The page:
The near-yawn that greeted Finance Minister Carole James’ announcement last week that B.C. will run a $12.8-billion deficit is a reminder of how much our political world has been turned on its head.
James first announced in July the deficit would exceed $12 billion, but the more-detailed quarterly financial update shows the books have gotten even worse since then and the collective shrug in public opinion – a giant “meh” – shows we’ve become almost inured against running up public debt.
For years, fierce political debates would take place every year about whether a budget was really balanced when the projected surplus was perhaps a few hundred million dollars. A balanced budget was the aim every year.
The days of a balanced government budget – at both the provincial and federal levels – are clearly in the rear-view mirror.
When the pandemic began and it was apparent the B.C. government budget was about to blow up, I joked with several NDP cabinet ministers that a large deficit would now cease to be a political liability.
The huge deficit is the result of shifts on both the revenue and spending side of the ledger. Revenues are down almost a whopping $5 billion and spending is up almost $8 billion.
Income tax revenue took the biggest hit as hundreds of thousands of people were suddenly thrown out of work. The next biggest loss was on sales tax revenue, as consumer spending dried up for a few months.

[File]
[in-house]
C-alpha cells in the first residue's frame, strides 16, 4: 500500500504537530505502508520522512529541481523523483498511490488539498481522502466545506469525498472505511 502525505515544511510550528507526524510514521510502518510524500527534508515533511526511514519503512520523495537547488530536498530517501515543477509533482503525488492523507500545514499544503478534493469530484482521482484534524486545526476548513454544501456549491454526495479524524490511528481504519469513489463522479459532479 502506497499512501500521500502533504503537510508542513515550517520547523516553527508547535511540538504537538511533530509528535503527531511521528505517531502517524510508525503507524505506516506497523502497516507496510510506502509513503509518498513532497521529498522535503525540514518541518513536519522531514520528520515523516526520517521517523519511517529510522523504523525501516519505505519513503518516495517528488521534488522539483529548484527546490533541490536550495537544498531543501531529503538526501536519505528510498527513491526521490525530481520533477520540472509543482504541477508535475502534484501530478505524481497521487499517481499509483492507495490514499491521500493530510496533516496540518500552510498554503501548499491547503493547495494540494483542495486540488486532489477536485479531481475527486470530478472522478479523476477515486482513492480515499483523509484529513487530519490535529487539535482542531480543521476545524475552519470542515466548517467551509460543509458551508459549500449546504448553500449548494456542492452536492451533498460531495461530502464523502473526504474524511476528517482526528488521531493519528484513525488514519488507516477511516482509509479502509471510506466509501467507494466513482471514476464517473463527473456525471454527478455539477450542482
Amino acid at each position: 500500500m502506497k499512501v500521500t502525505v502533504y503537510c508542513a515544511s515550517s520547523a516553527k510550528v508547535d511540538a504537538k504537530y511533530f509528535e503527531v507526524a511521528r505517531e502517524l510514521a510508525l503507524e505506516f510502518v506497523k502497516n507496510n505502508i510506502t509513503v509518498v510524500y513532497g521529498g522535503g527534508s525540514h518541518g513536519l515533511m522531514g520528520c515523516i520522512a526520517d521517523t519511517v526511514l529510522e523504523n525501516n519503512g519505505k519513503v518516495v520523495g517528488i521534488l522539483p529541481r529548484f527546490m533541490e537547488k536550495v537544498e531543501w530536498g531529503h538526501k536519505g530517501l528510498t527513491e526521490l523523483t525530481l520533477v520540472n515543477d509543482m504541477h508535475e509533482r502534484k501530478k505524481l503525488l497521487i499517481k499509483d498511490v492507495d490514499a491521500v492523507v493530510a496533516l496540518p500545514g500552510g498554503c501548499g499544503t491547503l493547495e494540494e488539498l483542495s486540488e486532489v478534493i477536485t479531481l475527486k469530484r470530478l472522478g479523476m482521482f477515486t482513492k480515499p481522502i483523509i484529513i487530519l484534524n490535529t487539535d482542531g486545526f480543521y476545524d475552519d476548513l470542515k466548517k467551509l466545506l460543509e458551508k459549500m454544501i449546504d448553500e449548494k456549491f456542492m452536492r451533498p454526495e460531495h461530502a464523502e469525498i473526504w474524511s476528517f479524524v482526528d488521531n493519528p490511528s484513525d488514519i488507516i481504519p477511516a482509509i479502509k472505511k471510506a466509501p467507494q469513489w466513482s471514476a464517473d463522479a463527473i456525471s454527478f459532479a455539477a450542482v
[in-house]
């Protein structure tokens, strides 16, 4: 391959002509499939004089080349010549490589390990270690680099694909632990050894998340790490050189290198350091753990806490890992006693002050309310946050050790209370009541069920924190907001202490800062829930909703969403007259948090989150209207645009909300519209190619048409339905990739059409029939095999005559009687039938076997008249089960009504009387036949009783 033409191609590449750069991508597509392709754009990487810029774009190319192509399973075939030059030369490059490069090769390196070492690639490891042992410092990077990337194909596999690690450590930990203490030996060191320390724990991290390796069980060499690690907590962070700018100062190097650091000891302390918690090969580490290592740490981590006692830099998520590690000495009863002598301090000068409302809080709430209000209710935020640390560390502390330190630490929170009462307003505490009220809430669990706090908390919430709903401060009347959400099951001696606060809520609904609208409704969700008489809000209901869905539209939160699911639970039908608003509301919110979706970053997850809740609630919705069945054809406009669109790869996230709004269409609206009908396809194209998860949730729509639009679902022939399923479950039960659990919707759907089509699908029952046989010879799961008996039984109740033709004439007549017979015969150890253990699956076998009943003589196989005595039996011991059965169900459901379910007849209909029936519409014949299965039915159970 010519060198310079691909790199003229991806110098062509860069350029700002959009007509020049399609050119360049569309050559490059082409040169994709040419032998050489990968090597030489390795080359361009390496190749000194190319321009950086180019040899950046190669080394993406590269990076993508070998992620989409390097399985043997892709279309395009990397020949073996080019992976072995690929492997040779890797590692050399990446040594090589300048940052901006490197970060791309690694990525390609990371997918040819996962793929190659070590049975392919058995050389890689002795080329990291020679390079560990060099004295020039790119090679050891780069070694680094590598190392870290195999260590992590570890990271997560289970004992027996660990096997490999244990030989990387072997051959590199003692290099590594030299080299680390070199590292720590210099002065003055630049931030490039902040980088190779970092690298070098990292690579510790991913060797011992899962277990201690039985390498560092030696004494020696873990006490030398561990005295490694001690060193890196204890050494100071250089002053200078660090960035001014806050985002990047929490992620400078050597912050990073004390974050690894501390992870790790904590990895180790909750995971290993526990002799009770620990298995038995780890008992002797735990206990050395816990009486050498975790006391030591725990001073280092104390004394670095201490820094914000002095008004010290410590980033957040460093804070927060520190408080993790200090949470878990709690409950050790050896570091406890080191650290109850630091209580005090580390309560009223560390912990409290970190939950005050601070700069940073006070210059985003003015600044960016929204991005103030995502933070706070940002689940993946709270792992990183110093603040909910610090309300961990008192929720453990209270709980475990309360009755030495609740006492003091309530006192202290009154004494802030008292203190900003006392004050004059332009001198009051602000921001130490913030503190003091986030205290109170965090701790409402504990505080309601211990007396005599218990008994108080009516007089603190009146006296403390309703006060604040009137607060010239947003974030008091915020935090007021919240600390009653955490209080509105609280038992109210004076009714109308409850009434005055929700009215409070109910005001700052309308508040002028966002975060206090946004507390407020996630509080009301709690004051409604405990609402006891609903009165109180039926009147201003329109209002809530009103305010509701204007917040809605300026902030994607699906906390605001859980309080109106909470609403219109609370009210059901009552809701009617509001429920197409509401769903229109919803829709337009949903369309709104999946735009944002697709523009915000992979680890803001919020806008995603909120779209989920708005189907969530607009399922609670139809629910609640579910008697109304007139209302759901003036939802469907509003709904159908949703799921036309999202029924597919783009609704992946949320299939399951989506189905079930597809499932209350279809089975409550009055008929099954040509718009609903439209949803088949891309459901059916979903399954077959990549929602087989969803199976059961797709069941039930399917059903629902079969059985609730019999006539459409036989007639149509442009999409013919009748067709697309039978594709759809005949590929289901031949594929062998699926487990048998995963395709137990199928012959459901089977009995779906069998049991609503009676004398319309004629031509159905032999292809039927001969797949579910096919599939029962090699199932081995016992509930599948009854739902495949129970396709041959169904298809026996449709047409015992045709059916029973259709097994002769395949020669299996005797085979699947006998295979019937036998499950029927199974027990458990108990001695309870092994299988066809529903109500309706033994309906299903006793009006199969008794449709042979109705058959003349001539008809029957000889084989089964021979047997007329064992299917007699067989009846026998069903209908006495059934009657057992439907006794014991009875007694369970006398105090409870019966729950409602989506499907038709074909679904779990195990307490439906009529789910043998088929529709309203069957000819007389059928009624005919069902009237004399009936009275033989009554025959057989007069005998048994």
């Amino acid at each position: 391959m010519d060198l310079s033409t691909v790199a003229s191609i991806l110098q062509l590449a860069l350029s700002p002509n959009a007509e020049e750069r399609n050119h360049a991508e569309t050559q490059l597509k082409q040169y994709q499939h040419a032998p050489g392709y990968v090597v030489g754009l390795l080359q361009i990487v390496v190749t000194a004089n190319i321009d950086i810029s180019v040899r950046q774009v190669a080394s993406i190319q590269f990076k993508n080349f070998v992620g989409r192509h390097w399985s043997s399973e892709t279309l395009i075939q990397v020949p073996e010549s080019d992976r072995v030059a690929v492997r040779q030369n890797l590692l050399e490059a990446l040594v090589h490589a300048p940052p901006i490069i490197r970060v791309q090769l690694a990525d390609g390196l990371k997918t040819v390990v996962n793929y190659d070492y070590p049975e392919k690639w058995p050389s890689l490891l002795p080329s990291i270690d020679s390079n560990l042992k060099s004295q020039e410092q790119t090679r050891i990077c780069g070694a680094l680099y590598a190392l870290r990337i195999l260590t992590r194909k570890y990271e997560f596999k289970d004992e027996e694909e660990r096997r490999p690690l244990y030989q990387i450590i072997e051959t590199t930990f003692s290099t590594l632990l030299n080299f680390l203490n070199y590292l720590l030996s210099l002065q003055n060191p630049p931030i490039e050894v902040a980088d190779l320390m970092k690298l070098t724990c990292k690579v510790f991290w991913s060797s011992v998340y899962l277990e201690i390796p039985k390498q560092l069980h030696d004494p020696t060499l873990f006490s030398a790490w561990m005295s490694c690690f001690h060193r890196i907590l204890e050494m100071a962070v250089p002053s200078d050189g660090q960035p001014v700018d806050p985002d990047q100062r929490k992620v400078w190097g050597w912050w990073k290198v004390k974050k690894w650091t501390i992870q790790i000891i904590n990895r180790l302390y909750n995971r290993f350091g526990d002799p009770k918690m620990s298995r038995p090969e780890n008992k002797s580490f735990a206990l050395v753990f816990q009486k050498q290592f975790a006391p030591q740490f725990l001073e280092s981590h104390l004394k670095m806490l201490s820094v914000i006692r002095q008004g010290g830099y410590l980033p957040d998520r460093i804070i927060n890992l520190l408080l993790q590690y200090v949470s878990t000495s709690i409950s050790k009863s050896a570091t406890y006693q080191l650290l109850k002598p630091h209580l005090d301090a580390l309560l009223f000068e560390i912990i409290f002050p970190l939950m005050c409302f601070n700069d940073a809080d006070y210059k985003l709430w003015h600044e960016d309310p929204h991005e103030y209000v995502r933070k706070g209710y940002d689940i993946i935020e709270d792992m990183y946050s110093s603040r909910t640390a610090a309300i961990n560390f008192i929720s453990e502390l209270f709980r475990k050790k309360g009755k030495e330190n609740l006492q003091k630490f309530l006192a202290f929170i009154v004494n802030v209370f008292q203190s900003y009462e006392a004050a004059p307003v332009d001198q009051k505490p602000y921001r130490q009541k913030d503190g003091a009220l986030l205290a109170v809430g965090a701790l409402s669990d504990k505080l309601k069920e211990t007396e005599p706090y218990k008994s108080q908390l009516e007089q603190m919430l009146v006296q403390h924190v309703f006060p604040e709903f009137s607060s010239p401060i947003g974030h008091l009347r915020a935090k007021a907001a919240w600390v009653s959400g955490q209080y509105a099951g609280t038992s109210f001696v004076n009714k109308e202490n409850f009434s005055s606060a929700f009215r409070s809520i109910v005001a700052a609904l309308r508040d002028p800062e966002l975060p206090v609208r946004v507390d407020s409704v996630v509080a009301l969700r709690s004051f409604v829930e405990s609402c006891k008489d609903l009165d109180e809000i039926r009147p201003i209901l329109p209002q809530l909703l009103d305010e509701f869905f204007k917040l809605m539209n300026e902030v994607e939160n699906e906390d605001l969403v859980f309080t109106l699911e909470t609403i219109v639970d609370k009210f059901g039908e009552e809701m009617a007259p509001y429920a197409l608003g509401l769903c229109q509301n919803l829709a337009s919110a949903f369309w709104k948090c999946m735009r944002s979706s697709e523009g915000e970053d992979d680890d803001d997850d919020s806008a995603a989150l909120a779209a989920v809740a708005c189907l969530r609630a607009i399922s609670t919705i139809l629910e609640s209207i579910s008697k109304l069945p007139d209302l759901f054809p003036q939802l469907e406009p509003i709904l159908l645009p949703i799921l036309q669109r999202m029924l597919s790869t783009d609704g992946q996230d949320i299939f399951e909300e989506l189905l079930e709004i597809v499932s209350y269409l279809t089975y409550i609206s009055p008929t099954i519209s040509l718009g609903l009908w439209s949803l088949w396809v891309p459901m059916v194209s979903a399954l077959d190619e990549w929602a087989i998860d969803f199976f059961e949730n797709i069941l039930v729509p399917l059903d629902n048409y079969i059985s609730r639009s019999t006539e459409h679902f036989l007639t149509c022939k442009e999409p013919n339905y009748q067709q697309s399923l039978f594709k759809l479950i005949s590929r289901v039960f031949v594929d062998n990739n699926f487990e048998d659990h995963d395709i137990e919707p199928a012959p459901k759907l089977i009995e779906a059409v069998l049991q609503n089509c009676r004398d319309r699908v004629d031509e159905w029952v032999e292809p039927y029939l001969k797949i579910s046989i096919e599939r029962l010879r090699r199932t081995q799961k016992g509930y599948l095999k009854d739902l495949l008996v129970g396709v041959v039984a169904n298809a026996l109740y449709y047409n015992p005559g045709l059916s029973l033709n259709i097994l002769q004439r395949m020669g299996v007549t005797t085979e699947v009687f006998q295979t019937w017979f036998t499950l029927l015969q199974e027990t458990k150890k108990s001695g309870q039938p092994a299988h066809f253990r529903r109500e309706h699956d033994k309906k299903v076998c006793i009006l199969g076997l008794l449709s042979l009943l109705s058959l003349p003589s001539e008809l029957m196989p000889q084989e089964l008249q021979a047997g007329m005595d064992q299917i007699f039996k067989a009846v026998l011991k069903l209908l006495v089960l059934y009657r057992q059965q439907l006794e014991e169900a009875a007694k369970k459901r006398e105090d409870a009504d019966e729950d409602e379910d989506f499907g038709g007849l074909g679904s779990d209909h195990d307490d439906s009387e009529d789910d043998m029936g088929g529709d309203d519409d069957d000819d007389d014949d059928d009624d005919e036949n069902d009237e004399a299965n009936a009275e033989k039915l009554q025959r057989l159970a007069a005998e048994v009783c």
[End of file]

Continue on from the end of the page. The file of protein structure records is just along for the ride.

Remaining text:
When it came to increased spending, it is pretty much all about responding to the pandemic through either financial relief measures or funding support in critical areas. The B.C. Emergency Benefit alone will cost $900 million.
Despite the incredibly bleak financial update there was little criticism heard about the current state of affairs. That is because the pandemic has changed the parameters of political debate on budgeting.
The BC Liberals, for example, are critical that money is not flowing out the door at an even faster rate to assist in economic recovery. No party wants to be seen demanding a big reduction in financial aid during this crisis.
Yet despite this incredibly bleak picture, James remains optimistic that the worst is over and that a recovery is closer than many think.
It is hard to picture that given the current surge of COVID-19 in this province right now. However, perhaps, as we learn to live with this virus, some economic normalcy does indeed return at a quicker rate.
We are all, for the most part, spending money on consumer items again. School is back in session.
But a balanced government budget? That will not be part of the “new normal” for a long time yet. What’s more, I suspect few people really care all that much.
Keith Baldrey is chief political reporter for Global BC